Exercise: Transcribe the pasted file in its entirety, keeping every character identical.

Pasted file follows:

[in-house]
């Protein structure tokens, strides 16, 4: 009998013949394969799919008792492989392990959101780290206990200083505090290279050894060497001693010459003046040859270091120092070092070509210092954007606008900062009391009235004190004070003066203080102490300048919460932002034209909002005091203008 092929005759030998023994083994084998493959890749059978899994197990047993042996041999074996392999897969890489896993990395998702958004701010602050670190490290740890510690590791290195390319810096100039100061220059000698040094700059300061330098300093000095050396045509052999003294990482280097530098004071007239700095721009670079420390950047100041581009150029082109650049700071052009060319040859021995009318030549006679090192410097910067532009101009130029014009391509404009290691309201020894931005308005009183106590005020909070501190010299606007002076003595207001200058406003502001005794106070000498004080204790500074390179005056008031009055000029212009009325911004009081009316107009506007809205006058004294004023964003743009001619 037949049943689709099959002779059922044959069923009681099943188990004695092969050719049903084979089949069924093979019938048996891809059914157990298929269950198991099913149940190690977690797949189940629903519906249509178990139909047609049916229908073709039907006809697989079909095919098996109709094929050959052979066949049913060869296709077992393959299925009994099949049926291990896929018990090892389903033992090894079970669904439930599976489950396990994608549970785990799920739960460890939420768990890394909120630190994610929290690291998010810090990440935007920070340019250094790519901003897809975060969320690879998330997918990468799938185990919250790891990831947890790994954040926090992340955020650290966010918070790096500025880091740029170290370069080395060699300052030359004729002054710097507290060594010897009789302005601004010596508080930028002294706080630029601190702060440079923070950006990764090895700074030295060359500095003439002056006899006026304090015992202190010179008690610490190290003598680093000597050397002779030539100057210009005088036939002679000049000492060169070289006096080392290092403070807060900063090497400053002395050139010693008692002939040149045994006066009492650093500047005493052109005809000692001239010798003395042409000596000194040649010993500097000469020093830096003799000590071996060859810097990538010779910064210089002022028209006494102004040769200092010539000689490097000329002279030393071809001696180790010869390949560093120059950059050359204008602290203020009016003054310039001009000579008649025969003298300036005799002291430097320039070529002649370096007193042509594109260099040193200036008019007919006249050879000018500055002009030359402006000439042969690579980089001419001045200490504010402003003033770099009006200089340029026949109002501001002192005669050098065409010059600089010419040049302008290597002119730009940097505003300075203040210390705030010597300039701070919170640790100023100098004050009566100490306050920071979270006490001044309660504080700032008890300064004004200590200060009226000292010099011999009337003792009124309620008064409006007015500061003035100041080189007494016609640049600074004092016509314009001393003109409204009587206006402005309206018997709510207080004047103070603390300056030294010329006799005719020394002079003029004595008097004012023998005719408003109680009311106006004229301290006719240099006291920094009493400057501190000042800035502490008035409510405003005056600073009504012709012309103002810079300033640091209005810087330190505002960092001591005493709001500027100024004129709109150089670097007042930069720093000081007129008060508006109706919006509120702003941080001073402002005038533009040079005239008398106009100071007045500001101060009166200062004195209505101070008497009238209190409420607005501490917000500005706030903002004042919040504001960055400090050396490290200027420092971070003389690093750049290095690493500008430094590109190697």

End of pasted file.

[in-house]
């Protein structure tokens, strides 16, 4: 009998013949394969799919008792492989392990959101780290206990200083505090290279050894060497001693010459003046040859270091120092070092070509210092954007606008900062009391009235004190004070003066203080102490300048919460932002034209909002005091203008 092929005759030998023994083994084998493959890749059978899994197990047993042996041999074996392999897969890489896993990395998702958004701010602050670190490290740890510690590791290195390319810096100039100061220059000698040094700059300061330098300093000095050396045509052999003294990482280097530098004071007239700095721009670079420390950047100041581009150029082109650049700071052009060319040859021995009318030549006679090192410097910067532009101009130029014009391509404009290691309201020894931005308005009183106590005020909070501190010299606007002076003595207001200058406003502001005794106070000498004080204790500074390179005056008031009055000029212009009325911004009081009316107009506007809205006058004294004023964003743009001619 037949049943689709099959002779059922044959069923009681099943188990004695092969050719049903084979089949069924093979019938048996891809059914157990298929269950198991099913149940190690977690797949189940629903519906249509178990139909047609049916229908073709039907006809697989079909095919098996109709094929050959052979066949049913060869296709077992393959299925009994099949049926291990896929018990090892389903033992090894079970669904439930599976489950396990994608549970785990799920739960460890939420768990890394909120630190994610929290690291998010810090990440935007920070340019250094790519901003897809975060969320690879998330997918990468799938185990919250790891990831947890790994954040926090992340955020650290966010918070790096500025880091740029170290370069080395060699300052030359004729002054710097507290060594010897009789302005601004010596508080930028002294706080630029601190702060440079923070950006990764090895700074030295060359500095003439002056006899006026304090015992202190010179008690610490190290003598680093000597050397002779030539100057210009005088036939002679000049000492060169070289006096080392290092403070807060900063090497400053002395050139010693008692002939040149045994006066009492650093500047005493052109005809000692001239010798003395042409000596000194040649010993500097000469020093830096003799000590071996060859810097990538010779910064210089002022028209006494102004040769200092010539000689490097000329002279030393071809001696180790010869390949560093120059950059050359204008602290203020009016003054310039001009000579008649025969003298300036005799002291430097320039070529002649370096007193042509594109260099040193200036008019007919006249050879000018500055002009030359402006000439042969690579980089001419001045200490504010402003003033770099009006200089340029026949109002501001002192005669050098065409010059600089010419040049302008290597002119730009940097505003300075203040210390705030010597300039701070919170640790100023100098004050009566100490306050920071979270006490001044309660504080700032008890300064004004200590200060009226000292010099011999009337003792009124309620008064409006007015500061003035100041080189007494016609640049600074004092016509314009001393003109409204009587206006402005309206018997709510207080004047103070603390300056030294010329006799005719020394002079003029004595008097004012023998005719408003109680009311106006004229301290006719240099006291920094009493400057501190000042800035502490008035409510405003005056600073009504012709012309103002810079300033640091209005810087330190505002960092001591005493709001500027100024004129709109150089670097007042930069720093000081007129008060508006109706919006509120702003941080001073402002005038533009040079005239008398106009100071007045500001101060009166200062004195209505101070008497009238209190409420607005501490917000500005706030903002004042919040504001960055400090050396490290200027420092971070003389690093750049290095690493500008430094590109190697």